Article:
When a company wants to launch a innovative product you have two alternatives. First, develop the product completely, as it has been conceived by the development, marketing and management team of the company and put it on the market once its development has been completed. Or, alternatively, develop a MVP, Minimum Viable Product (MVP) to first test the market and find out which aspects of the product are really interesting for your customers and which are not, as well as detect possible inconsistencies in the business model.
The MVP is a version of your product that allows you to learn as much about the market you are targeting and saves you from completely developing a product that nobody wants. This is one of the fundamental concepts of the framework of lean startups (Eric Rise) and one of the most powerful concepts of this entrepreneurial methodology.
One of the main problems that startups (entrepreneurs) face lies in not knowing the market properly, the client they are targeting. On many occasions, long development projects are carried out to end up generating products that nobody wants and this is one of the biggest causes of death for new companies. The MVP concept tries to minimize this risk, offering a tool through which to test the market early without having developed a product.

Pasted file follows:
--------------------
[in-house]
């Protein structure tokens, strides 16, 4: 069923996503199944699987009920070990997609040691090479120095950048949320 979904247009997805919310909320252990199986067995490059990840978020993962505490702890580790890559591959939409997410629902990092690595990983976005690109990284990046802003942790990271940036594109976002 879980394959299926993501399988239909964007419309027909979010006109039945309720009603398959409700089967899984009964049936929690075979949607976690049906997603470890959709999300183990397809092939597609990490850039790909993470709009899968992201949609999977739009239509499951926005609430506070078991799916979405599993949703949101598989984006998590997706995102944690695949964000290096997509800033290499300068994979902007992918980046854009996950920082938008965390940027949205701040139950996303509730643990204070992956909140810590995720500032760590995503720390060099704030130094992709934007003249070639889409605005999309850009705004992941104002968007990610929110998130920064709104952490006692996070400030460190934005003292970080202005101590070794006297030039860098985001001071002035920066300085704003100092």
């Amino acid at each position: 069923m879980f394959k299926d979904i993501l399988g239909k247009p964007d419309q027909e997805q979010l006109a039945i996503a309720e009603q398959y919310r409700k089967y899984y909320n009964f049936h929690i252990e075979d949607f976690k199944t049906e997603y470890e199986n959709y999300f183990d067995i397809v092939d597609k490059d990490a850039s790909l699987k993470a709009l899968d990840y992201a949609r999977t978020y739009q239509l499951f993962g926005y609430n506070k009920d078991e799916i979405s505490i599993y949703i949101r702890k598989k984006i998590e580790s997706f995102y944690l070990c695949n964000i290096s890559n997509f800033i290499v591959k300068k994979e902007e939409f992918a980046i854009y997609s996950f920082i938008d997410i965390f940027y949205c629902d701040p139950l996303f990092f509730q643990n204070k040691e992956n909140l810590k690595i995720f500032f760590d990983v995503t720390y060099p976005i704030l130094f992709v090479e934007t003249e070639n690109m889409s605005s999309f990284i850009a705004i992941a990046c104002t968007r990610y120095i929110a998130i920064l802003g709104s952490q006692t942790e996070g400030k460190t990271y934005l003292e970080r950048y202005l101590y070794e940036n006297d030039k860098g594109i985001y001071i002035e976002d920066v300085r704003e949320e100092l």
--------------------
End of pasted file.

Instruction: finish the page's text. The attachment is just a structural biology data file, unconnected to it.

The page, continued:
Actually, an MVP can be a video, a presentation, a prototype or an incomplete product, it depends on your project. An MVP should simply be the best possible way – most effective, efficient and quick – that you can find to prove that there is a market for a potential future product. The MVP makes it possible to optimize the development process of an innovative product, detecting at an early stage which components are of interest and which are not for a final product.
The entrepreneurial team, whatever its nature -a team, a startup, working in an organization or institution- must define its MVP, its market test, clearly define the hypotheses on which that MVP is based and come out from the office as soon as possible. For the more engineering profiles, the MVP is a real challenge because it means going to the market with an unfinished product, probably with flaws and not excessively refined aesthetically. However, the MVP greatly increases the probability of success of an entrepreneurial project because it allows progress in the most urgent and decisive objective for a startup: validating the hypotheses on which this innovative product is based and learning from the market.
What is your minimum viable product? How to define it? What are the hypotheses on which it is based? How to validate them? All these questions are not easy to answer. Work on the starting hypotheses, define your market and seek to validate the hypotheses through the MVP. Luck!